Dr. Crumpler: Nation’s first African American woman physician
Anthony W. Neal | 9/5/2012, 8:12 a.m.
Arthur Crumpler probably met Rebecca through his association with Nathaniel Allen. According to Allen’s biographer, Mary Anne Greene, Allen founded the English and Classical School in West Newton, Mass., appropriately known as the Allen School. She noted that Arthur married a woman of his own race who had studied at the Allen School, taken a course in medicine in Boston, and practiced her profession there and in the South. Although he did not mention Rebecca by name, Arthur Crumpler did tell the Globe that he married shortly after coming to the city. Moreover, Rebecca is known to have married an Arthur Crumpler around the time that she graduated from the NEFMC, which would have been within two years of Arthur’s arrival in Boston.
In 1898, Arthur Crumpler told the Globe that four years after arriving in the city, he “made a good living taking care of stores in Boston,” an occupation he then held. The city directories of the period reveal that by 1870 the Arthur Crumpler who resided with Rebecca Crumpler was a porter at 122 Tremont Street. One type of porter does routine cleaning, as in a hospital or an office. Thus, “taking care of stores” probably meant that Arthur routinely cleaned stores.
Unable to read or write, he attended the Wells Night School at his wife’s suggestion, but bad eyesight brought him no success. Seeing her husband’s disappointment, it is very likely that Rebecca was the one who told Arthur that she would do all his reading and writing for him. She did—right up to the time of her death. Finally, Arthur Crumpler informed the Globe that his wife had passed away “about four years ago,” which was within a year of the actual date of Rebecca Crumpler’s death.
Dr. Crumpler had moved to Hyde Park and stopped practicing medicine by 1880. The U.S. federal census record that year listed her occupation as “keeping house.” In 1883 she published “A Book of Medical Discourses in Two Parts,” a valuable volume of medical advice regarding women and children and one of the first medical publications authored by an African American. She dedicated the book to “mothers, nurses, and all who may desire to mitigate the afflictions of the human race,” and she offered it primarily to educate women on the various ways of preventing deadly diseases.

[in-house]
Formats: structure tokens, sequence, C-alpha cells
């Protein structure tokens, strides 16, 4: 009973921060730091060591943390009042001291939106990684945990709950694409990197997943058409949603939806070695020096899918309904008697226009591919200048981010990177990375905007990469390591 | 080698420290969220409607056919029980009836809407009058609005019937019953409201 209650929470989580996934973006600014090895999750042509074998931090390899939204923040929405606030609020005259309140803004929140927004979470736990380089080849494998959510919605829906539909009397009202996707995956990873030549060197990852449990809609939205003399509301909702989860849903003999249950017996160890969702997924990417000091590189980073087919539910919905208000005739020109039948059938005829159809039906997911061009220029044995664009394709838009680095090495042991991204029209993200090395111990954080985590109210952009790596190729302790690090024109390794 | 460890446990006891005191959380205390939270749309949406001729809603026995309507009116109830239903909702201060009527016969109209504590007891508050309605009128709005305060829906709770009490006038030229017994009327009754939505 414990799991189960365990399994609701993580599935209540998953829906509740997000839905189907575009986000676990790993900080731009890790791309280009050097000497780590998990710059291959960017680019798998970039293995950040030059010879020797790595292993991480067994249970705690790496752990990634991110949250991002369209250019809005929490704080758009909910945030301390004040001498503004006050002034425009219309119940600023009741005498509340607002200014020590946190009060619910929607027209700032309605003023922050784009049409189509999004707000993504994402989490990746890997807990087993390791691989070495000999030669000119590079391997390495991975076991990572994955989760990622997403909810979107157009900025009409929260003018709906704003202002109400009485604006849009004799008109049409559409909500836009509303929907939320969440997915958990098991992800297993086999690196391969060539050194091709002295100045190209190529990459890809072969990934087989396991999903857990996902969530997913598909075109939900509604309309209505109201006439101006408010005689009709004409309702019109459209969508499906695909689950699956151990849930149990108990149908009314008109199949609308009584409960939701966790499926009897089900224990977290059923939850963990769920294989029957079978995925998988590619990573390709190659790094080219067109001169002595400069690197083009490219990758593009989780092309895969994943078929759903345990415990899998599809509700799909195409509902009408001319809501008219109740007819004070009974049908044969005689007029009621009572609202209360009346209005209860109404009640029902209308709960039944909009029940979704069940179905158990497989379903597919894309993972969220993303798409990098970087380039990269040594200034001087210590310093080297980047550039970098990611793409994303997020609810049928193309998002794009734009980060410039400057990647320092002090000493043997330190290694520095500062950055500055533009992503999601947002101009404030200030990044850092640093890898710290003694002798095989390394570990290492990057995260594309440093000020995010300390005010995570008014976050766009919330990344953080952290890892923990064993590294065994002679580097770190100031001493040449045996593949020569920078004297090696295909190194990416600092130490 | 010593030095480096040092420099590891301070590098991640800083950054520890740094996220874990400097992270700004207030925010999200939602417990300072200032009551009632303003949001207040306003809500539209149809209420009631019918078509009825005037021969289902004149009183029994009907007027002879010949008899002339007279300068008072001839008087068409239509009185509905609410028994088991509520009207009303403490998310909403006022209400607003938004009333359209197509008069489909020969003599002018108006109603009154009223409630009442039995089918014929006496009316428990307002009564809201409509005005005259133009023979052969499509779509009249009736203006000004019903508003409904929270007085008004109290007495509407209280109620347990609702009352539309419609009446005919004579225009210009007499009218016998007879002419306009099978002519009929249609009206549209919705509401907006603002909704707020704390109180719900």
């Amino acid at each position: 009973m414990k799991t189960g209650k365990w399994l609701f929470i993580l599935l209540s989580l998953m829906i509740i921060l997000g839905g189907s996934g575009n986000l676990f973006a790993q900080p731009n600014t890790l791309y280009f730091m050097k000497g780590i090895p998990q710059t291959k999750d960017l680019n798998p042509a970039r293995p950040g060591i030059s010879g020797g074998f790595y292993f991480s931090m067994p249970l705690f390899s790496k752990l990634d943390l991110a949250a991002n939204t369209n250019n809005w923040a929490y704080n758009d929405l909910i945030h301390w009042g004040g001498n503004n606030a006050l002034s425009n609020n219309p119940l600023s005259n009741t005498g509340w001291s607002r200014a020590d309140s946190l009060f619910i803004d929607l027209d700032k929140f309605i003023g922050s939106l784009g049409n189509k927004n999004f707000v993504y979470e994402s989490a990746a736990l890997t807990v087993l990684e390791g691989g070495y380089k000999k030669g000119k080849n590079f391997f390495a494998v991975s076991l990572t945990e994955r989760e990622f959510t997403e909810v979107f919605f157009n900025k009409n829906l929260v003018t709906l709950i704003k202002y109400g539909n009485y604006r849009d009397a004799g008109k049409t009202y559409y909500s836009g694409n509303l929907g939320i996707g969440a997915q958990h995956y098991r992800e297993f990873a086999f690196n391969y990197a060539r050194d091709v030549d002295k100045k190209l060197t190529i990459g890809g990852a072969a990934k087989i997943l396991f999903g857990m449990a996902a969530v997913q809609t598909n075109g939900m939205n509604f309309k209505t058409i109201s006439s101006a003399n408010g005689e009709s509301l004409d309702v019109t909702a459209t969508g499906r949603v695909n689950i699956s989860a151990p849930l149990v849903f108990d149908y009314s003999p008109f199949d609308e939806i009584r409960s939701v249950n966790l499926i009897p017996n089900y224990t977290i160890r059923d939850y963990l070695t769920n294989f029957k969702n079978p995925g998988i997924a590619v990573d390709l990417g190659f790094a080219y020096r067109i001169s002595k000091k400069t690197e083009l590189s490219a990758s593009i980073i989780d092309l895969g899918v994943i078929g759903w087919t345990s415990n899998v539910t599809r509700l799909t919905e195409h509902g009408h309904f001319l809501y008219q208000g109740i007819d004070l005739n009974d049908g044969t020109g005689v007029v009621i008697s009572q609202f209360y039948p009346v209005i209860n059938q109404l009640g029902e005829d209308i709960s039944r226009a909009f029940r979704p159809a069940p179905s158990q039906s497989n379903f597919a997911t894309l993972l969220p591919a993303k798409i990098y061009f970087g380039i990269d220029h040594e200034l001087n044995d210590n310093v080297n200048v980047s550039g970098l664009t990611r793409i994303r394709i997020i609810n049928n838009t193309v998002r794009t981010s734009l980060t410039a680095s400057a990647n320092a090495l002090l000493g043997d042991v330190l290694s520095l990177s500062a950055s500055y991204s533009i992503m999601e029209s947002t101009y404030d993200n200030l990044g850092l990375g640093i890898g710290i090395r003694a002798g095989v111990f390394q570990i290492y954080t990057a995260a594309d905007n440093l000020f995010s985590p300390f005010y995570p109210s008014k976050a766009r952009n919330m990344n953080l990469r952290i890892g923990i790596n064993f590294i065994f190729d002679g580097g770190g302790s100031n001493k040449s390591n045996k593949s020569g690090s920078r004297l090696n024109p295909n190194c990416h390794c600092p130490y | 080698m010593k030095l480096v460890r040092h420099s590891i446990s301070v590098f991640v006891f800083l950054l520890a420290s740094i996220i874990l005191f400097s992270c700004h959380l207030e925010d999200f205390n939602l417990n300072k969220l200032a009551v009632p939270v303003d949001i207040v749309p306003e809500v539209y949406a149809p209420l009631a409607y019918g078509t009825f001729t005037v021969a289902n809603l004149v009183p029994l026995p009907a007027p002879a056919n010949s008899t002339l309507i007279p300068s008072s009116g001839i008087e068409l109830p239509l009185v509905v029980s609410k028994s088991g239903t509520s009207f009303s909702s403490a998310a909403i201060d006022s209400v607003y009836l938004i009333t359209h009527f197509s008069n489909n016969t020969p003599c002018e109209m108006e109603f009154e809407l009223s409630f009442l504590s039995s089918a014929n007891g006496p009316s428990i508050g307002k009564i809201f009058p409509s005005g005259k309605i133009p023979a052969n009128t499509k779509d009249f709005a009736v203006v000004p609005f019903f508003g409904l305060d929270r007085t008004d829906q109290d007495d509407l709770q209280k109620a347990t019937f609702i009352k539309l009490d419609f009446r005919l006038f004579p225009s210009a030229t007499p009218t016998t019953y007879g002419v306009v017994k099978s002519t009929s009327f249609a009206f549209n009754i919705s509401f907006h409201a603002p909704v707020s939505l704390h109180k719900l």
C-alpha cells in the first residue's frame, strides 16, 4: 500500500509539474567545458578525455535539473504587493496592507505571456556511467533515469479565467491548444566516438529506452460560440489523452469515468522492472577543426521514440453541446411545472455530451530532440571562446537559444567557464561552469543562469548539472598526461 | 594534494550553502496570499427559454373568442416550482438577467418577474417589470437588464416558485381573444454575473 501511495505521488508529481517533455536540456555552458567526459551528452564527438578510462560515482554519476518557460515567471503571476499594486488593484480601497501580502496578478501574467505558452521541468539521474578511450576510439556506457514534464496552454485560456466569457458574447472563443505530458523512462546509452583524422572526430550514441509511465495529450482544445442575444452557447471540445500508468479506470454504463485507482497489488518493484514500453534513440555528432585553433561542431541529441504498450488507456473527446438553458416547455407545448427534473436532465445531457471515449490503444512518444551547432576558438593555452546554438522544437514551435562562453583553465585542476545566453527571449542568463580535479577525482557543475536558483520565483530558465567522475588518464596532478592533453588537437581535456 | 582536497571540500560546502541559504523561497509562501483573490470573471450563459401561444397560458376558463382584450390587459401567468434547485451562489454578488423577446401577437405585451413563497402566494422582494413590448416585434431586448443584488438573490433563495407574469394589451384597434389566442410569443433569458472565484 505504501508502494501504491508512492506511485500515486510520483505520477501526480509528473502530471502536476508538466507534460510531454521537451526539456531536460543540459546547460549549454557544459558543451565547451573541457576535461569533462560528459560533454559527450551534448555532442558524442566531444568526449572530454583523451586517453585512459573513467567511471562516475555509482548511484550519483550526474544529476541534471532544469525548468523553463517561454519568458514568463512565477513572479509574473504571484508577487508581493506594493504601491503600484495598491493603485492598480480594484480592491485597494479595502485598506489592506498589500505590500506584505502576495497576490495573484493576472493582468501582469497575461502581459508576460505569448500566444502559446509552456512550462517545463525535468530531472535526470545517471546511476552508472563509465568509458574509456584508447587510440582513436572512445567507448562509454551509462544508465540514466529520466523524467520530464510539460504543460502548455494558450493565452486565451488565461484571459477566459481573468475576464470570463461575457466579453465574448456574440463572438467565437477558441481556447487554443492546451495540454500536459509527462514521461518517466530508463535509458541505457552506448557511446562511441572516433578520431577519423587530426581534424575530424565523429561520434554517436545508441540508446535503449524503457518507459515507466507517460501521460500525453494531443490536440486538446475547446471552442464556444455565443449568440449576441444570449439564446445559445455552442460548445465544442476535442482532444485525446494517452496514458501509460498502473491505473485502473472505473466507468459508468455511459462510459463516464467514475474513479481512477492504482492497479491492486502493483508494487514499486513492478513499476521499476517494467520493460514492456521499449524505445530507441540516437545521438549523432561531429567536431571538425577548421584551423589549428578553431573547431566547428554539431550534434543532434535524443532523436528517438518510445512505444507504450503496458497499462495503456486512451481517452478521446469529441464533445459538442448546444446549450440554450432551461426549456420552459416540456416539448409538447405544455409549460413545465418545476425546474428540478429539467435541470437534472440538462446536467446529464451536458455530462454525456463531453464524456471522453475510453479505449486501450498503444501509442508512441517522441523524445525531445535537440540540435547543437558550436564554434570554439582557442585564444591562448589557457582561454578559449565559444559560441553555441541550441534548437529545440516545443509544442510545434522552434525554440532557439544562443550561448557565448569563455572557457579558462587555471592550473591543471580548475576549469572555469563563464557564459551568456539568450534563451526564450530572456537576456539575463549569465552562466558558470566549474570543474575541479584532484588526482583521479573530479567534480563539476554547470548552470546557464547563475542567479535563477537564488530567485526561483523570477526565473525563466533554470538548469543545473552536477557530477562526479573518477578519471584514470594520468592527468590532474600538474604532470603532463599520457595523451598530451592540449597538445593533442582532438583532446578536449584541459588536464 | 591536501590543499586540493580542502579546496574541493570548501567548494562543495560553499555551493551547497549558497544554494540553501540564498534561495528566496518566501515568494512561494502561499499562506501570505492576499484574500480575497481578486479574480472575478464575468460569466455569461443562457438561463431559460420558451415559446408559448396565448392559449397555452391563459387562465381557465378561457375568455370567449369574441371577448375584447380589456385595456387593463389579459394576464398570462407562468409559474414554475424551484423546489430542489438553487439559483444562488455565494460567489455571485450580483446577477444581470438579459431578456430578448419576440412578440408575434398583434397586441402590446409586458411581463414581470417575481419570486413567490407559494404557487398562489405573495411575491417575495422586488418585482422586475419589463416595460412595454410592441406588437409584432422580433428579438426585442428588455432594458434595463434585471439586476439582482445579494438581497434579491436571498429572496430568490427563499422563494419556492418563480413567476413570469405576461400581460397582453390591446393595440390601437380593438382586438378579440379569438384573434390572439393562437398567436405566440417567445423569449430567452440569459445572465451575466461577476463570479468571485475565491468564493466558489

The 145-page volume covered a variety of topics, including: washing and dressing the newborn, breastfeeding, proper and improper diet, the causes and prevention of cholera in infants, the cure for hemorrhoids, the treatment of diphtheria, the management of measles, and the treatment of burns and scalds.
In her book, Dr. Crumpler also offered some priceless matrimonial advice to single young women. “It is best for a young woman to accept a suitor who is respectable, vigorous, industrious, but a few years her senior, if not equal age,” she noted.
The way to stay happily married, she advised, “is to continue in the careful routine of the courting days, till it becomes well understood between the two.”
Described in her early 60s as “tall and straight, with light brown skin and gray hair,” Dr. Crumpler was a “very pleasant and intellectual woman, and an indefatigable church worker.” She and her husband were members of Twelfth Baptist Church on Phillips St. He served on its board of trustees.
On July 22, 1894, The Boston Globe wrote, “Dr. Rebecca Crumpler is the one woman who, as a physician, made an enviable place for herself in the ranks of the medical fraternity.”
While still a resident of Hyde Park, she died in Fairview, Mass. on March 9, 1895.